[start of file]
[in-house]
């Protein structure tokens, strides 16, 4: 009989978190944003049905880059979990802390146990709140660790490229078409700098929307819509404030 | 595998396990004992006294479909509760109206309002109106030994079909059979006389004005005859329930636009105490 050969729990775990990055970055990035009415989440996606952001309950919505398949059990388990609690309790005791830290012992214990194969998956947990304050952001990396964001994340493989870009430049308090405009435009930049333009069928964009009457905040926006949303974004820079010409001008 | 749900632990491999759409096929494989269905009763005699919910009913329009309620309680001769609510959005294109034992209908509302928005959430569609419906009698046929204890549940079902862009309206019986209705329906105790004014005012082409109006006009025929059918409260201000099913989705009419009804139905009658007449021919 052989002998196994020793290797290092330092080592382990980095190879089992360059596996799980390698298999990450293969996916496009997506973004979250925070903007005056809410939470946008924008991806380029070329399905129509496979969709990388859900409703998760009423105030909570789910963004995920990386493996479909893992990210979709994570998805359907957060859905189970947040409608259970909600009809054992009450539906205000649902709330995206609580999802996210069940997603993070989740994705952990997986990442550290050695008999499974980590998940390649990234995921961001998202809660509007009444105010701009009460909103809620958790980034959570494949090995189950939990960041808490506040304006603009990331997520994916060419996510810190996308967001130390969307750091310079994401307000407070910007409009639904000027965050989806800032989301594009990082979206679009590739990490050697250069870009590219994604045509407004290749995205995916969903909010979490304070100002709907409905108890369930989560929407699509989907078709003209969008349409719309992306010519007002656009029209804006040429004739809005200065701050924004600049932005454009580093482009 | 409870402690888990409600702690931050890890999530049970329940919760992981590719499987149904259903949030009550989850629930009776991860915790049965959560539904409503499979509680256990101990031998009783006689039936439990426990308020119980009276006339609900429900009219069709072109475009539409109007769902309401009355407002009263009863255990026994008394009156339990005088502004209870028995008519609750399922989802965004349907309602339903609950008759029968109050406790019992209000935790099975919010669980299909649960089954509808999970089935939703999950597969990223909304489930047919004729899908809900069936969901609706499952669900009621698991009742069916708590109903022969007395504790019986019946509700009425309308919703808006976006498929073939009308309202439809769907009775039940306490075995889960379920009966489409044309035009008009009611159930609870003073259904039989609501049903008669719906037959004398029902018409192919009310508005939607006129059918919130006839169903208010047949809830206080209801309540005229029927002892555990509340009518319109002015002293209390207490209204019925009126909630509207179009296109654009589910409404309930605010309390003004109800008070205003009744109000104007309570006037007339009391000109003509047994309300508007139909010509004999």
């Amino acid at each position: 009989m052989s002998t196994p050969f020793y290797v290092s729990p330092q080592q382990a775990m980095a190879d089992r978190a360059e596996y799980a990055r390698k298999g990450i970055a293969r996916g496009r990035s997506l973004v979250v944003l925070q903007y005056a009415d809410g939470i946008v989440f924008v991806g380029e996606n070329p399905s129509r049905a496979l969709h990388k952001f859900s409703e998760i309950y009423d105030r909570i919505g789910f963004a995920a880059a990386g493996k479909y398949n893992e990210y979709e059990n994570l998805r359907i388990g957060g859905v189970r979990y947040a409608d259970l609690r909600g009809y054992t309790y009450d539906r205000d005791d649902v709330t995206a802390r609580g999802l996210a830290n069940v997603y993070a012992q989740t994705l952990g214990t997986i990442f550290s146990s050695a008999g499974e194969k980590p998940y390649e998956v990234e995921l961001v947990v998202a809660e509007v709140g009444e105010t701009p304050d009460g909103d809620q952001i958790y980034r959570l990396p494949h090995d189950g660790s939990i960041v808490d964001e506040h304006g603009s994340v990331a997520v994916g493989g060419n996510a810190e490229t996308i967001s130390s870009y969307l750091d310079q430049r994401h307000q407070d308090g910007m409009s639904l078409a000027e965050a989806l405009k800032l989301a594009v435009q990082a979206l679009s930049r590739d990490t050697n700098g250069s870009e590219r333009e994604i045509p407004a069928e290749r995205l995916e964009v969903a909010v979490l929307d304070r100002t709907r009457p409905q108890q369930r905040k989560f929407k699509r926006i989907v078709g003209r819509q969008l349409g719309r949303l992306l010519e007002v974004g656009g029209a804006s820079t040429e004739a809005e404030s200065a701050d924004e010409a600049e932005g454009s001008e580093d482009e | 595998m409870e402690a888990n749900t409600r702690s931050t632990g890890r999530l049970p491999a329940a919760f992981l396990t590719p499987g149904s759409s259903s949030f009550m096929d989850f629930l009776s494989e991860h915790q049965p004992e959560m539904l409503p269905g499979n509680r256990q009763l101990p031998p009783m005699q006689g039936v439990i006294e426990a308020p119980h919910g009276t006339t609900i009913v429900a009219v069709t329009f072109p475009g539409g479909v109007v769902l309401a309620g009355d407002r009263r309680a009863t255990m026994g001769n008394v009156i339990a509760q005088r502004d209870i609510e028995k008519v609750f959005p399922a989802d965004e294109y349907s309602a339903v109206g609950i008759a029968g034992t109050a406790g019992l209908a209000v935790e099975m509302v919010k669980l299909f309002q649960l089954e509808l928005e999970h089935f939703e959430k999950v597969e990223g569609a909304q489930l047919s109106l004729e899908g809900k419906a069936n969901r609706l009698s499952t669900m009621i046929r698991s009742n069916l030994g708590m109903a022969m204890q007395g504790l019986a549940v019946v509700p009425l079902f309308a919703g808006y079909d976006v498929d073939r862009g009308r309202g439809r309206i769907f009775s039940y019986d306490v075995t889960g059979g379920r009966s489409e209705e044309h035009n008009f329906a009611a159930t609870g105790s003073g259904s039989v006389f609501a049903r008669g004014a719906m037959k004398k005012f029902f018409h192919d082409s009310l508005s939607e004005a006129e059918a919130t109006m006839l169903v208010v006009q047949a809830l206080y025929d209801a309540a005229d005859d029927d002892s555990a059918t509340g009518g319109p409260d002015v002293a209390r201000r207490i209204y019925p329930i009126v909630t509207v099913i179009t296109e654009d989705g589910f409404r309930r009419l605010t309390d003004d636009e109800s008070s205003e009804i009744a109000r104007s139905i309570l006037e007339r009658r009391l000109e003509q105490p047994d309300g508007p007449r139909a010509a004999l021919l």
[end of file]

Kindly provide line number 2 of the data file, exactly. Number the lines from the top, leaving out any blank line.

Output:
């Protein structure tokens, strides 16, 4: 009989978190944003049905880059979990802390146990709140660790490229078409700098929307819509404030 | 595998396990004992006294479909509760109206309002109106030994079909059979006389004005005859329930636009105490 050969729990775990990055970055990035009415989440996606952001309950919505398949059990388990609690309790005791830290012992214990194969998956947990304050952001990396964001994340493989870009430049308090405009435009930049333009069928964009009457905040926006949303974004820079010409001008 | 749900632990491999759409096929494989269905009763005699919910009913329009309620309680001769609510959005294109034992209908509302928005959430569609419906009698046929204890549940079902862009309206019986209705329906105790004014005012082409109006006009025929059918409260201000099913989705009419009804139905009658007449021919 052989002998196994020793290797290092330092080592382990980095190879089992360059596996799980390698298999990450293969996916496009997506973004979250925070903007005056809410939470946008924008991806380029070329399905129509496979969709990388859900409703998760009423105030909570789910963004995920990386493996479909893992990210979709994570998805359907957060859905189970947040409608259970909600009809054992009450539906205000649902709330995206609580999802996210069940997603993070989740994705952990997986990442550290050695008999499974980590998940390649990234995921961001998202809660509007009444105010701009009460909103809620958790980034959570494949090995189950939990960041808490506040304006603009990331997520994916060419996510810190996308967001130390969307750091310079994401307000407070910007409009639904000027965050989806800032989301594009990082979206679009590739990490050697250069870009590219994604045509407004290749995205995916969903909010979490304070100002709907409905108890369930989560929407699509989907078709003209969008349409719309992306010519007002656009029209804006040429004739809005200065701050924004600049932005454009580093482009 | 409870402690888990409600702690931050890890999530049970329940919760992981590719499987149904259903949030009550989850629930009776991860915790049965959560539904409503499979509680256990101990031998009783006689039936439990426990308020119980009276006339609900429900009219069709072109475009539409109007769902309401009355407002009263009863255990026994008394009156339990005088502004209870028995008519609750399922989802965004349907309602339903609950008759029968109050406790019992209000935790099975919010669980299909649960089954509808999970089935939703999950597969990223909304489930047919004729899908809900069936969901609706499952669900009621698991009742069916708590109903022969007395504790019986019946509700009425309308919703808006976006498929073939009308309202439809769907009775039940306490075995889960379920009966489409044309035009008009009611159930609870003073259904039989609501049903008669719906037959004398029902018409192919009310508005939607006129059918919130006839169903208010047949809830206080209801309540005229029927002892555990509340009518319109002015002293209390207490209204019925009126909630509207179009296109654009589910409404309930605010309390003004109800008070205003009744109000104007309570006037007339009391000109003509047994309300508007139909010509004999």